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Concerns with the Pacific Labour Scheme

There is concern about the existing Pacific Labour Scheme that assists Australian agriculture with finding suitable overseas national workers, in this case from the Pacific. Most recently, the Australian Government is in negotiations with other countries in Southeast Asia to open another visa stream to support Australia's agricultural sector.


Agricultural workers have been entering Australia from the Pacific Island nations such as Vanuatu and Timor for some time. The Pacific Labour Scheme has been the primary visa pathway in place for overseas agricultural workers to travel to and reside in Australia temporarily in order to meet workplace shortages in the farm sector, especially during harvest seasons.


More than 15,000 Pacific and Timorese workers are in Australia at present and the Government is hoping thatnumber will grow by early next year. There are 55,000 pre-screened Pacific workers ready to travel to Australia.


This first phase of the program is open to employers already accredited through the Pacific Labour Scheme, the second phase is for the program to be extended to overseas farm workers from more countries.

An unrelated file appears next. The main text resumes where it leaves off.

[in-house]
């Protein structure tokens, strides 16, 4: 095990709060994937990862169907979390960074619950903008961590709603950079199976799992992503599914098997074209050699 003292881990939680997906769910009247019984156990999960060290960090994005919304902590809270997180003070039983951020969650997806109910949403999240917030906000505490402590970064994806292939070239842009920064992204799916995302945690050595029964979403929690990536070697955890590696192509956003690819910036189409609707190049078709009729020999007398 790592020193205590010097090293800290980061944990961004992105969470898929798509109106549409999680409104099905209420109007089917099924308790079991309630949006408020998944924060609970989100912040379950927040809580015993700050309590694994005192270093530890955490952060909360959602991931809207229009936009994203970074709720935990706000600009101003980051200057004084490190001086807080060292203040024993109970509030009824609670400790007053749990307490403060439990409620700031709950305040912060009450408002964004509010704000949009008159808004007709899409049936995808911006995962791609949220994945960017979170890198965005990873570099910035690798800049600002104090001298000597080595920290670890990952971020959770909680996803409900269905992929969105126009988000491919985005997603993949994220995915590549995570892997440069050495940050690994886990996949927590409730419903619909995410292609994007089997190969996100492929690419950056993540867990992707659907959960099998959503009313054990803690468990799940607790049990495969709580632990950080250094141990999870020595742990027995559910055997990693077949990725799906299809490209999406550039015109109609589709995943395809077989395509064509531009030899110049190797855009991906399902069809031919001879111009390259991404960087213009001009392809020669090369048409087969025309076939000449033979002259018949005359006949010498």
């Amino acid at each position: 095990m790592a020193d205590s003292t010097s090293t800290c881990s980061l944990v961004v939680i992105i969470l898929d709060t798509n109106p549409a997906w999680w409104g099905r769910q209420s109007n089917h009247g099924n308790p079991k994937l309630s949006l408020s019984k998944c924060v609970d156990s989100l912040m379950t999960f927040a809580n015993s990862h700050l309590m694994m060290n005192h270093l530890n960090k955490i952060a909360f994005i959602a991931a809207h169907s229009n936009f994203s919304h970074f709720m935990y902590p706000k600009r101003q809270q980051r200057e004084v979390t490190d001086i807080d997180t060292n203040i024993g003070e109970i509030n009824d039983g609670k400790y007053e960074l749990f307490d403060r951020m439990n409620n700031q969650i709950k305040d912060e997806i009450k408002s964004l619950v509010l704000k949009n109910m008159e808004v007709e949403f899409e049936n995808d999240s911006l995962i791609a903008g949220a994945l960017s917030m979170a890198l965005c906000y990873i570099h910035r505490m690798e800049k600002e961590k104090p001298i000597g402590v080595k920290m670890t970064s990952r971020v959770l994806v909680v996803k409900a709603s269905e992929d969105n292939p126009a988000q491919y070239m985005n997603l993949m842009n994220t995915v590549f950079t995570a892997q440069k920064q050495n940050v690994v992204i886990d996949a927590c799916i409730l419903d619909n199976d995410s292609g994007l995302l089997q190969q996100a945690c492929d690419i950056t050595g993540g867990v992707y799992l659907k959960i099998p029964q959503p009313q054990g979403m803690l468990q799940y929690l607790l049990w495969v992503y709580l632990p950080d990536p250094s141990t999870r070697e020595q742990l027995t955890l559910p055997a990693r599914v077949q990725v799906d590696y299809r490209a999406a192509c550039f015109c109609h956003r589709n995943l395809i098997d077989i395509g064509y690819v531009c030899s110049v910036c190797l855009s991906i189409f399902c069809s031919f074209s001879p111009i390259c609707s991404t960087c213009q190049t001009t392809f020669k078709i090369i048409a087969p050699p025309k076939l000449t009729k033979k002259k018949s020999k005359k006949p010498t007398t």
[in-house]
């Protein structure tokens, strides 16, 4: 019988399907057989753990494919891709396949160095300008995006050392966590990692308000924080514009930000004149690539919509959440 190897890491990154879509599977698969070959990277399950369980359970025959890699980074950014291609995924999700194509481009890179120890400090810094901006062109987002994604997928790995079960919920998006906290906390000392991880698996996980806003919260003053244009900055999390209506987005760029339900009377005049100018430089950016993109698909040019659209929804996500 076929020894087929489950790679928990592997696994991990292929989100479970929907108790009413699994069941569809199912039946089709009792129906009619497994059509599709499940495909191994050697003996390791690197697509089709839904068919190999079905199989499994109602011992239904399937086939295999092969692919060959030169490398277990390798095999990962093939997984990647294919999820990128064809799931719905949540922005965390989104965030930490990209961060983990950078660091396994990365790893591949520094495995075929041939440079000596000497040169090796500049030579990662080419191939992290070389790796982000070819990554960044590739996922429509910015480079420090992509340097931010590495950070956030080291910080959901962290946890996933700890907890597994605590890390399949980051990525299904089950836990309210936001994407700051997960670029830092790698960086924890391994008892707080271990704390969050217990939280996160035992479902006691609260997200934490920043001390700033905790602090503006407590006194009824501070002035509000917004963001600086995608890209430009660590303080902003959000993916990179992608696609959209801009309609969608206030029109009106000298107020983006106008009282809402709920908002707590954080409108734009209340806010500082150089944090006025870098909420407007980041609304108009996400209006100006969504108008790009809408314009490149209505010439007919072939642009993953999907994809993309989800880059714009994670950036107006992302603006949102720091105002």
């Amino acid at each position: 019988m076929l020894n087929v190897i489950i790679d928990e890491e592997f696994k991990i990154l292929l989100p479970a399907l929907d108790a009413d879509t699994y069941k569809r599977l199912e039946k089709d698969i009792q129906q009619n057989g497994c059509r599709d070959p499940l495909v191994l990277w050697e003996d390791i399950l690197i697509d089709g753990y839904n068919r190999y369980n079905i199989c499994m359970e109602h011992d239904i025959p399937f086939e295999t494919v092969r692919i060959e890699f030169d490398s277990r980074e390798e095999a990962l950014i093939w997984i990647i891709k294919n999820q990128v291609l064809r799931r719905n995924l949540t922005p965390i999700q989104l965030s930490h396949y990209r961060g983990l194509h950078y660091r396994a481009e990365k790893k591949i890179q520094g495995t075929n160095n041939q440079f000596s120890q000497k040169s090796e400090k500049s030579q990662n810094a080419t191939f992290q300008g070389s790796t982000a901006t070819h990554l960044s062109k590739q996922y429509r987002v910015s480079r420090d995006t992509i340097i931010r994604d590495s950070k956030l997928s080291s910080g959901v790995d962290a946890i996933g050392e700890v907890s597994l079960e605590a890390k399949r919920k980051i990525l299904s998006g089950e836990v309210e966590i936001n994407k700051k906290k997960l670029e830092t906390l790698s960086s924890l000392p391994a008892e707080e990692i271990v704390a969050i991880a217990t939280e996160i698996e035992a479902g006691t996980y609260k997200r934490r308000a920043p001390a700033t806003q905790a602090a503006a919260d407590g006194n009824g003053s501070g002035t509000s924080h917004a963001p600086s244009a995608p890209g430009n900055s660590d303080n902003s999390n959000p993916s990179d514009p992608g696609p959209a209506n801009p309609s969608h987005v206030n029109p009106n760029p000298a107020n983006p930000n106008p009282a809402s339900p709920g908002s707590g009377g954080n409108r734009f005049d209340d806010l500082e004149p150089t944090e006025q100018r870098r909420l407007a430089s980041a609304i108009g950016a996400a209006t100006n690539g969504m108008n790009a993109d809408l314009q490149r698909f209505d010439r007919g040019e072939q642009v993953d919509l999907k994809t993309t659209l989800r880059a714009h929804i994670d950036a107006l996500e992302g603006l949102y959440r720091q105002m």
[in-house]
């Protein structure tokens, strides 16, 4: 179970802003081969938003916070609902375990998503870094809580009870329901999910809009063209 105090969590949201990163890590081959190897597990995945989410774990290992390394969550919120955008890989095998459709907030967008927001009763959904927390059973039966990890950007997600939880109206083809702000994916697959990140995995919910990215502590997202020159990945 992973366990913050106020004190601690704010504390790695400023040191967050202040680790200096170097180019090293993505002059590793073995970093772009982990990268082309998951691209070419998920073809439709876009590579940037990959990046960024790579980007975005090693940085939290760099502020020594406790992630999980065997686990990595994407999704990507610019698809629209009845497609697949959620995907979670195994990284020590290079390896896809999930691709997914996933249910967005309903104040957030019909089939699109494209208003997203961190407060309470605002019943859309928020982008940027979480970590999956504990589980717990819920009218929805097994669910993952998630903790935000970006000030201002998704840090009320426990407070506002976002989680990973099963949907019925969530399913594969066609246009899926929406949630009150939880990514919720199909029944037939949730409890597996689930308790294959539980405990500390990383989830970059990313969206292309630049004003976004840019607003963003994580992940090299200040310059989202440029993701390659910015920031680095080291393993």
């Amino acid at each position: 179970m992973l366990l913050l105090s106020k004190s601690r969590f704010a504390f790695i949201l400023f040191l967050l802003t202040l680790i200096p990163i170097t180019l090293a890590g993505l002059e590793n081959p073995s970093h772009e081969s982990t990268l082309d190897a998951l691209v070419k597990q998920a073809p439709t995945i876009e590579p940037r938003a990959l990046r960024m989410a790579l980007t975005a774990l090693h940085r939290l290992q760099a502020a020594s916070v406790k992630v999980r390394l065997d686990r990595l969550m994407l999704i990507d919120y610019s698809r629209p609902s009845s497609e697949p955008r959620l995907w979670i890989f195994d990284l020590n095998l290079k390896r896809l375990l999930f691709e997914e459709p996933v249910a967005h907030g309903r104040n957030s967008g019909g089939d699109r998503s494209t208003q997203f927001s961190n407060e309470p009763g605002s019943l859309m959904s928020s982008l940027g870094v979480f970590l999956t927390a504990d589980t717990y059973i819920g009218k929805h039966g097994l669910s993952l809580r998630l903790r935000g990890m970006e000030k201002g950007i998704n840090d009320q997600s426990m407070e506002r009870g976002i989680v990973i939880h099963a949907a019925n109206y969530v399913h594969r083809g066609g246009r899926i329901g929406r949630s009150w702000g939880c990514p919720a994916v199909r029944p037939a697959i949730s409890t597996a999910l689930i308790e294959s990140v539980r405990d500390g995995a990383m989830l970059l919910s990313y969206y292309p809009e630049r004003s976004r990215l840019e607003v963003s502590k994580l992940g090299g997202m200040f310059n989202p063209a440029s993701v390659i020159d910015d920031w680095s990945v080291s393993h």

However, the visa restrictions on workers in some circumstances have been a yoke around the neck of visa holders with workers only able to work for one employer according to their visa conditions. The past experience shows instances where the visa restrictions tied farm workers to unacceptable employers, who have taken advantage of them. Australian employers under the Pacific Scheme are obliged to provide accommodation, however, some employer have charged significant amount of money for very basic accommodation provided. The Australian Government is constantly monitoring employers and seeking ways to maintain and improve the integrity of the program. Yet, the program has been a source of controversy.


This program is far different from the backpacker scenario of people coming to Australia on the Working Holiday programs. Because the backpackers are free to leave and find another employer if conditions are unfavourable. The Pacific workers must remain with the employer who nominated them or go back home. In fact, the Australian Government has an ongoing campaign warning Pacific Scheme visa holders not to leave their employer and the dire consequences of leaving.


The Fair Work Commission has recently decided to guarantee farm workers a minimum wage which is a good step forward to improving the conditions for these overseas nationals. There are other regional initiatives to assist regional employers to better understand their responsibilities as participants in various visa programs and ensure they offer terms and conditions of employment which are comparable to those that would otherwise be offered to Australians.


Contact Assent Migration Lawyers for further information about your rights and obligations as a participant in the Agricultural workers programs.


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